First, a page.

Four ways you can use motherhood to advance your career

Think motherhood is the kiss of death for your career? Find out why you’re wrong, and discover four ways it can actually advance your professional life.

There’s a common idea – and not entirely an unfounded one – that motherhood sounds the death knell for a woman’s career.

And it’s easy to see why this idea is so popular – from the lack of flexibility with working hours and high cost of childcare, to the difficulty of getting back into work after maternity leave or being a stay-at-home mum, it can feel like everything is stacked against you at times.

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Motherhood can also change your priorities, and the long hours needed to advance in many careers often become impossible when you’ve got a kid to care for.

Four ways motherhood can advance your career

However, new motherhood can also defy expectations and even a beneficial effect on your career, whether it’s through the new skills you acquire or the way you use your time off.

Here are four ways that motherhood can actually advance your career.

1) You’ll develop the patience of a saint

Your baby didn’t come with an instruction manual. And nor do they abide by the general rules of decorum.

In fact, it’s almost a given that at some point you’ll get pooped on. Or covered in vomit the minute you even think of leaving the house looking presentable.

They’ll get tired and grouchy (i.e. scream at the top of their lungs) at the worst possible moment, and have no respect for your favourite TV programme or the fact you’ve just sat down with a cup of tea (or glass of wine) that you really need right now.

And here’s the thing. You have no choice but get used to it. Even if you used to be a Type-A overachiever with rubber gloves in one hand and a stopwatch in the other, you’re going to have to chill. Your baby will make you. They don’t know the meaning of schedule, deadline, or physical cleanliness, and they don’t care.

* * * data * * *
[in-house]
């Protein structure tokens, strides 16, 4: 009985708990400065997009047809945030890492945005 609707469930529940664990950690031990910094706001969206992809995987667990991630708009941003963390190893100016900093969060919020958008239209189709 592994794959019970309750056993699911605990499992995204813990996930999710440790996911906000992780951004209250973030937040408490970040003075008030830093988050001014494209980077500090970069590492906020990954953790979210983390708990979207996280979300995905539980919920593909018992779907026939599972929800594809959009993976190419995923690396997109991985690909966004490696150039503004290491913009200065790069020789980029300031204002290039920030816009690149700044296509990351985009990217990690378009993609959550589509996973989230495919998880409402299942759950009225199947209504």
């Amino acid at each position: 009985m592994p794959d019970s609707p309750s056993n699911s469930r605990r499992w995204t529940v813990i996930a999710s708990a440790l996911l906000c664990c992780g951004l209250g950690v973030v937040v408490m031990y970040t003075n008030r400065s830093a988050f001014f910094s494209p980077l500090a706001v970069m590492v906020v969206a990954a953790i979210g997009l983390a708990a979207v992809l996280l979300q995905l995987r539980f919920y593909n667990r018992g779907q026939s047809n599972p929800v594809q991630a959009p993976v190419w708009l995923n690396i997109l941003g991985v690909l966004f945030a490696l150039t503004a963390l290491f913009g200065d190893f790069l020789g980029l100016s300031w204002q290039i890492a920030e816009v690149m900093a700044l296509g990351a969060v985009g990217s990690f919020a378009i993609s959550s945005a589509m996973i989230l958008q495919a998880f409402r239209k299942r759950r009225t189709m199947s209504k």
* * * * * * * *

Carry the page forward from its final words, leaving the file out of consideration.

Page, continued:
So like it or not, you’re going to have to adjust. And when you do it’ll make you a calmer, more patient person in the workplace. (At least no one’s going to pee on you there.)

2) You can further your education

The rapid growth of online learning courses has made it easier than ever before to get a new qualification, whether you’re working or not.

Many courses allow you to work from home in your own time, so you can fit them into a lunch break or study in the evenings.

However, after the mental strain of a long working day, it can be hard to imagine hitting the books when you’d rather be unwinding at the gym or in front of the TV. If your hours are long, you might not even have time to devote to learning.

That’s where motherhood comes in. Going from being a full-time professional to being a full-time mum during maternity leave can be a massive leap, and it can be easy to feel a little bored at the lack of intellectual stimulation.

Taking a course that’s going to further your career kills two birds with one stone: keep on top of your professional development, and keep the mental cogs turning without resorting to crosswords, Sudoku, and shouting answers at the TV when Pointless comes on.

3) You’ll become an efficiency machine

With so many new constraints on your time, you’ll become a pro at Getting. Things. Done. Your new challenges – fitting as much as you can into the precious babysitting or naptime window, and getting out the door on time with three bags, a buggy, and a screaming baby – translate directly into superhero-level organisation and time management skills.

Whatever your job, this can only be a good thing. (Read 17 new skills, including time management, that you can put on your CV after becoming a mum.)

4) You can re-evaluate your career

Having children makes you acutely aware of your position as a role model. If your professional life is lacking something, becoming a mother can be the catalyst for change – you’ll be motivated to make positive changes to set a good example for your kids, and you’ll have time away from work to analyse your position objectively.

  • Maybe you love your job, but it’s not flexible enough to accommodate your new parental responsibilities.
  • Maybe you hate your job, and now that you’ve escaped it for a few months you’re terrified of going back.
  • Maybe you enjoyed your job, but time off has made you realise how stressed, irritable and tired it could make you.

Whatever you feel, be brave. Make the most of your moment of clarity, and use your time to start planning a change. Your children will thank you for the incredible example you’re setting by stepping out of your comfort zone and going for your goals with everything you’ve got…

…well, everything you’ve got that isn’t covered in baby puke. Definitely don’t take that to the interview if you can help it.

Worried you’re suffering from career burnout? Find out what you can do about it

Lauren Jack is a writer and content editor working in digital marketing.